When the Euro Mediterranean Partnership Agreement (EMP) between Egypt and the European Union came into force, it was the first regional agreement of this kind to involve north-southsouth developing and developed countries. This type of regional agreements opened the door for many challenges facing the participating countries especially the developing ones. Therefore, this article is mainly concerned with a detailed assessment of the Egypt-Euro Mediterranean partnership Agreement through analyzing its objectives and instruments, providing an overview of the Egyptian EU economic relationship and the Egyptian economy's benchmark data and basic economic indicators before and after the EMP. This article also discusses the Egyptian trade structure before and after joining the EMP. From this analysis, we reach the conclusion that since the EMP entered into effect, intra and interregional trade and FDI flows have increased significantly for Egypt. However, Egypt's strong export growth and FDI inflows under EMP have not been translated into similarly strong economic and social progress. Indeed, the outcome of EMP has been disappointing with regard to key macroeconomic variables and social indicators. Since EMP came into effect, Egyptian GDP growth has been unstable. There is no evidence of accelerated change in the structure of production of the Egyptian economy since 1995; evidence shows that total employment has been the same since 1995, while the unemployment rate has been decreasing at a fairly low level.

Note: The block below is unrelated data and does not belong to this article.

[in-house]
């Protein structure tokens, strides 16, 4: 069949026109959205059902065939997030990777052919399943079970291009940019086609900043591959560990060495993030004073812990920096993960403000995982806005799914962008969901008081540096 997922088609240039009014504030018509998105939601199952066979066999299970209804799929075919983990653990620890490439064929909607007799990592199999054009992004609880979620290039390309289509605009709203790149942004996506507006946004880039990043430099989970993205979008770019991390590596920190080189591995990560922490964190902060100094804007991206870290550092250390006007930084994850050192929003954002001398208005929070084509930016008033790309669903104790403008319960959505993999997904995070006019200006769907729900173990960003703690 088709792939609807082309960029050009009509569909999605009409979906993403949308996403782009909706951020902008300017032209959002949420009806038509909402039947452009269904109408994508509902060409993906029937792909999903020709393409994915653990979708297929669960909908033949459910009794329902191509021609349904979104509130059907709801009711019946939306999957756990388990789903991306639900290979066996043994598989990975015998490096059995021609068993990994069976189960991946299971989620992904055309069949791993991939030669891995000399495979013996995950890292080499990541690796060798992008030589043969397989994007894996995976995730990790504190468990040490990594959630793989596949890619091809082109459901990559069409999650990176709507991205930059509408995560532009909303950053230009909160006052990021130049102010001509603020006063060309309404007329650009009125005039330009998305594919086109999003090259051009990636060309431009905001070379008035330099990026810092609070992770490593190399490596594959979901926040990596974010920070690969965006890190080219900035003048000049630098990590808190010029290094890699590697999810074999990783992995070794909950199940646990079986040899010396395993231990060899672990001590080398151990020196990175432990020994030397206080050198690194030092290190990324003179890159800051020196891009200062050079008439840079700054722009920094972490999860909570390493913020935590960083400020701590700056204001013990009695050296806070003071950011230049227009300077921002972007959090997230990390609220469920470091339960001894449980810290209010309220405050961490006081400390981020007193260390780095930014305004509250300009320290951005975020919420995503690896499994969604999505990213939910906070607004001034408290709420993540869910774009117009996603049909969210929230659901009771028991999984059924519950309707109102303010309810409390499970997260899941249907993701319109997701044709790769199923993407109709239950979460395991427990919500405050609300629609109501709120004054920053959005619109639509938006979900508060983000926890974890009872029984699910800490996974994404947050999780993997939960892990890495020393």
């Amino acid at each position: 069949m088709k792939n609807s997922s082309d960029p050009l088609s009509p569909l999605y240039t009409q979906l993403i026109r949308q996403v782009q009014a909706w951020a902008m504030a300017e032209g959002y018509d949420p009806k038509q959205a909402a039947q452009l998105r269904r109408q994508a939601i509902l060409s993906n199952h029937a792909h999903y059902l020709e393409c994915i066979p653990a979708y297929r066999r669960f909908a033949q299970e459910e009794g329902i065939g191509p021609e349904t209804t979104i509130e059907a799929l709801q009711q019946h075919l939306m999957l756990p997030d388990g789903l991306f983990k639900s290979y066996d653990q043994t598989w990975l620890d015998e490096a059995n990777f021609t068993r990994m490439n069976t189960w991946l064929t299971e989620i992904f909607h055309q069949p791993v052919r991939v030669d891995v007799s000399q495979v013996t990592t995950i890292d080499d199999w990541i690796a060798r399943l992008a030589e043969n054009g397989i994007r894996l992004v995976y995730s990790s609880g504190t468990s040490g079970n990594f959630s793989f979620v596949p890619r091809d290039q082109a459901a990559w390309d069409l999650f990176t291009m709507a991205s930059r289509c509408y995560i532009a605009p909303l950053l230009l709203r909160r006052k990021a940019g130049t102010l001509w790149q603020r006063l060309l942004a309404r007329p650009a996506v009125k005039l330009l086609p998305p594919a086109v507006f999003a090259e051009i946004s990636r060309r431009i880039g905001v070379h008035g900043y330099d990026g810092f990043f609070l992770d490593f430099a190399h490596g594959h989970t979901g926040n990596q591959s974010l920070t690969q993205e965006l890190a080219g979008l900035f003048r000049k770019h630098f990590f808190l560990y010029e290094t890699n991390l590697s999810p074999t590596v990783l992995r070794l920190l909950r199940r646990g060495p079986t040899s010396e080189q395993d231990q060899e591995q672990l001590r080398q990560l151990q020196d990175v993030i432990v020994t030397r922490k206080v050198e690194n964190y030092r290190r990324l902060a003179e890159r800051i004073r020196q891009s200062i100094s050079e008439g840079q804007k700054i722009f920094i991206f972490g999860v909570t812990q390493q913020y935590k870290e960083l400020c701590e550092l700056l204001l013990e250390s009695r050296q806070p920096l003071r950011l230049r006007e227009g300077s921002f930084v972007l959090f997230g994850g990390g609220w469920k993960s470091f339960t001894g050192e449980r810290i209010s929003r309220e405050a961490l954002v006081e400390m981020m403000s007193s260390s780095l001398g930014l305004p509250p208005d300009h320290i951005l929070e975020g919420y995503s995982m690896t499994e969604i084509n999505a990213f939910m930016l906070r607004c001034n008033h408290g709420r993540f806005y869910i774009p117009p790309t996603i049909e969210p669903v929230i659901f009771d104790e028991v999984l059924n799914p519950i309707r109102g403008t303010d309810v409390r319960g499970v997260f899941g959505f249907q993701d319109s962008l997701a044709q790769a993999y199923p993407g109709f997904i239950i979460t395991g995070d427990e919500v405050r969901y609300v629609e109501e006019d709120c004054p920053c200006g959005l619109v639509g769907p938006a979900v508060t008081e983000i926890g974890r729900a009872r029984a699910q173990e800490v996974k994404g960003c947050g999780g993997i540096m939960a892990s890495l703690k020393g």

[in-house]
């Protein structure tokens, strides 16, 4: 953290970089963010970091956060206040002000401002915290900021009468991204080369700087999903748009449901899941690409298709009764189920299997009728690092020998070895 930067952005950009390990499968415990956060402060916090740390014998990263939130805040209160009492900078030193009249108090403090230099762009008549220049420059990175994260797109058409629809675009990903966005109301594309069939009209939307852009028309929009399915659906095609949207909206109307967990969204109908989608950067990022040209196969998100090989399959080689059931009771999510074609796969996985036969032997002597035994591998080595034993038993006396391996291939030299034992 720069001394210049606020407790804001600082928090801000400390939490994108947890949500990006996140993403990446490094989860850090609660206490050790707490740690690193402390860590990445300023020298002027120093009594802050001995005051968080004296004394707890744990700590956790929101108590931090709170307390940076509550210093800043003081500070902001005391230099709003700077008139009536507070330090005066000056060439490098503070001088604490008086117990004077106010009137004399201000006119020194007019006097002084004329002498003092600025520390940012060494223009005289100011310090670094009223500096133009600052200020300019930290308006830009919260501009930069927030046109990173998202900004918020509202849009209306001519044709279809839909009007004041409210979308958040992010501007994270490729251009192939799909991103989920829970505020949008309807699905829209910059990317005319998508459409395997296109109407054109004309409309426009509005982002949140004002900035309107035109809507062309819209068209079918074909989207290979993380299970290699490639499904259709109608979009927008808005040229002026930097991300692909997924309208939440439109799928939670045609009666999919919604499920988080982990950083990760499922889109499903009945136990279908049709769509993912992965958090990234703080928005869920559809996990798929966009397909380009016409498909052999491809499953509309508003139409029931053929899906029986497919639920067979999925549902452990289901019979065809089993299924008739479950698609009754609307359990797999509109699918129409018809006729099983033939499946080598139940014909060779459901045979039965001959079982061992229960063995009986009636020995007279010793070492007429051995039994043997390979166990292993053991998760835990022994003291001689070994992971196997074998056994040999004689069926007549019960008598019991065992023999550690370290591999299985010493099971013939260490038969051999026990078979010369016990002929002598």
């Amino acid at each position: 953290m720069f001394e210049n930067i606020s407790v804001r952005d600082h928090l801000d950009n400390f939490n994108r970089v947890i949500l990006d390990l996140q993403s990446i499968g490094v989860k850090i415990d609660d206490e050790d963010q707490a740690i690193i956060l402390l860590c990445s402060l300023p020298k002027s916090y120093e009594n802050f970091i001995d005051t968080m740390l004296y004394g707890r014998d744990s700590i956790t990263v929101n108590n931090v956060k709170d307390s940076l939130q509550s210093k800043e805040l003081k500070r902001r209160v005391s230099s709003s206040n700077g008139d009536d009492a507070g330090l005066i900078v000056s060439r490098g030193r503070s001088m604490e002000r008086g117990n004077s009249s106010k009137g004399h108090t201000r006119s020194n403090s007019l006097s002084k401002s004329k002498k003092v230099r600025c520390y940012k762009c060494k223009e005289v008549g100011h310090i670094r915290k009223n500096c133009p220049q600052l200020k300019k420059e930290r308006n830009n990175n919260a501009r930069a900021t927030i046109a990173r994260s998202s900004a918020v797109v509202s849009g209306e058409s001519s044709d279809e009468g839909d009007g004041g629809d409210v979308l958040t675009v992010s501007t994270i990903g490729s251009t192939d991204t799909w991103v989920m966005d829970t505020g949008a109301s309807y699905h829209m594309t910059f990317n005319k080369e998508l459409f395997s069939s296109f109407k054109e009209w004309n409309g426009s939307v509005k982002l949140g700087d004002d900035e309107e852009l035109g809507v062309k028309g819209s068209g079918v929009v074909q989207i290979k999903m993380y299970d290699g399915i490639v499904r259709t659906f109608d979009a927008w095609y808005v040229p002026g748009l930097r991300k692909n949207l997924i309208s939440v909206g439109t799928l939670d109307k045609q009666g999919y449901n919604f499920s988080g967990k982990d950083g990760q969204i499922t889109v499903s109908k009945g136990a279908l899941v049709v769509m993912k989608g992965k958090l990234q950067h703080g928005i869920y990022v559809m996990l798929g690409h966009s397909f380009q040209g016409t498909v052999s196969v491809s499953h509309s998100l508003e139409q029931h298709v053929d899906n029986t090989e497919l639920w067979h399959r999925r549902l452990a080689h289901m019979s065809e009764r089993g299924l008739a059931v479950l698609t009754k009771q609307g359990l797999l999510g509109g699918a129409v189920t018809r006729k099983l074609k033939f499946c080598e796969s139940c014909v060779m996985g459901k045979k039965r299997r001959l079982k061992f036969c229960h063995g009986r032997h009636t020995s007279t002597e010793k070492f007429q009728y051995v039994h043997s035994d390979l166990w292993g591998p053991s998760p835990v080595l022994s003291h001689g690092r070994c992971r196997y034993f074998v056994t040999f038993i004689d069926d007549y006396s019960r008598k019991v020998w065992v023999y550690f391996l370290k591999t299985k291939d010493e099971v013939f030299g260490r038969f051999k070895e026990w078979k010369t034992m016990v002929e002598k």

Topics in Middle Eastern and North African Economies, electronic journal, Volume 15, Middle East Economic Association and Loyola University Chicago, May, 2013, http://www.luc.edu/orgs/meea/
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